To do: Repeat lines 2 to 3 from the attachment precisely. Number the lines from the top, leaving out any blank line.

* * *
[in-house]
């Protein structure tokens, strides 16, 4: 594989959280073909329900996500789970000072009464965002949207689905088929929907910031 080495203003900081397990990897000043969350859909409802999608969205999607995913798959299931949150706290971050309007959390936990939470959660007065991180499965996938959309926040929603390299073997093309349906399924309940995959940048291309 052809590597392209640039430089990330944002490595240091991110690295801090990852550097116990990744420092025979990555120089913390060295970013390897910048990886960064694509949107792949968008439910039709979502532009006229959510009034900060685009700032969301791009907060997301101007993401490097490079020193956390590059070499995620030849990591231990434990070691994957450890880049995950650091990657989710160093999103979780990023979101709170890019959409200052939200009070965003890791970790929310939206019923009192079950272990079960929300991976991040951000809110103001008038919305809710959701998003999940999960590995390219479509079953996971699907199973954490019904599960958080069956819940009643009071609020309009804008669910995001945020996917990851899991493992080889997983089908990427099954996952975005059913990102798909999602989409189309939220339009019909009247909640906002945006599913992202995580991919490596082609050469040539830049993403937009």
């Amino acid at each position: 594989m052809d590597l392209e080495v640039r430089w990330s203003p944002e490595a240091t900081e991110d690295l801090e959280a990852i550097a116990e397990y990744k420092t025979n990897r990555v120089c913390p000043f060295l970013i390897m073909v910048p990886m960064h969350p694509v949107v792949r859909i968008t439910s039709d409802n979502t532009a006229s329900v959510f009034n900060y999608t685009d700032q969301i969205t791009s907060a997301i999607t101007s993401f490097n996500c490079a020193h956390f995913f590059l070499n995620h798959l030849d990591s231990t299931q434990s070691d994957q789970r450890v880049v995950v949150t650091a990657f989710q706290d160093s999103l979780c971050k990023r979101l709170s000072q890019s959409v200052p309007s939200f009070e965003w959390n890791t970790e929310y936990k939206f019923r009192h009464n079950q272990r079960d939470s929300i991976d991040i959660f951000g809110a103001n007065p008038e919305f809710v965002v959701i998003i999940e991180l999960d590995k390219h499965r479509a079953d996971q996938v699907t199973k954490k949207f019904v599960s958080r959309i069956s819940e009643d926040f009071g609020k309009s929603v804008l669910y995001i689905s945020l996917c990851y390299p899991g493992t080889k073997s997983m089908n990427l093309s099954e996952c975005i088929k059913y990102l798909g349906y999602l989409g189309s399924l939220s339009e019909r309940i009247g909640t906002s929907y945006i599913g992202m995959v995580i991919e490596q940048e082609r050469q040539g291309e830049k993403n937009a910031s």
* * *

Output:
């Protein structure tokens, strides 16, 4: 594989959280073909329900996500789970000072009464965002949207689905088929929907910031 080495203003900081397990990897000043969350859909409802999608969205999607995913798959299931949150706290971050309007959390936990939470959660007065991180499965996938959309926040929603390299073997093309349906399924309940995959940048291309 052809590597392209640039430089990330944002490595240091991110690295801090990852550097116990990744420092025979990555120089913390060295970013390897910048990886960064694509949107792949968008439910039709979502532009006229959510009034900060685009700032969301791009907060997301101007993401490097490079020193956390590059070499995620030849990591231990434990070691994957450890880049995950650091990657989710160093999103979780990023979101709170890019959409200052939200009070965003890791970790929310939206019923009192079950272990079960929300991976991040951000809110103001008038919305809710959701998003999940999960590995390219479509079953996971699907199973954490019904599960958080069956819940009643009071609020309009804008669910995001945020996917990851899991493992080889997983089908990427099954996952975005059913990102798909999602989409189309939220339009019909009247909640906002945006599913992202995580991919490596082609050469040539830049993403937009």
């Amino acid at each position: 594989m052809d590597l392209e080495v640039r430089w990330s203003p944002e490595a240091t900081e991110d690295l801090e959280a990852i550097a116990e397990y990744k420092t025979n990897r990555v120089c913390p000043f060295l970013i390897m073909v910048p990886m960064h969350p694509v949107v792949r859909i968008t439910s039709d409802n979502t532009a006229s329900v959510f009034n900060y999608t685009d700032q969301i969205t791009s907060a997301i999607t101007s993401f490097n996500c490079a020193h956390f995913f590059l070499n995620h798959l030849d990591s231990t299931q434990s070691d994957q789970r450890v880049v995950v949150t650091a990657f989710q706290d160093s999103l979780c971050k990023r979101l709170s000072q890019s959409v200052p309007s939200f009070e965003w959390n890791t970790e929310y936990k939206f019923r009192h009464n079950q272990r079960d939470s929300i991976d991040i959660f951000g809110a103001n007065p008038e919305f809710v965002v959701i998003i999940e991180l999960d590995k390219h499965r479509a079953d996971q996938v699907t199973k954490k949207f019904v599960s958080r959309i069956s819940e009643d926040f009071g609020k309009s929603v804008l669910y995001i689905s945020l996917c990851y390299p899991g493992t080889k073997s997983m089908n990427l093309s099954e996952c975005i088929k059913y990102l798909g349906y999602l989409g189309s399924l939220s339009e019909r309940i009247g909640t906002s929907y945006i599913g992202m995959v995580i991919e490596q940048e082609r050469q040539g291309e830049k993403n937009a910031s």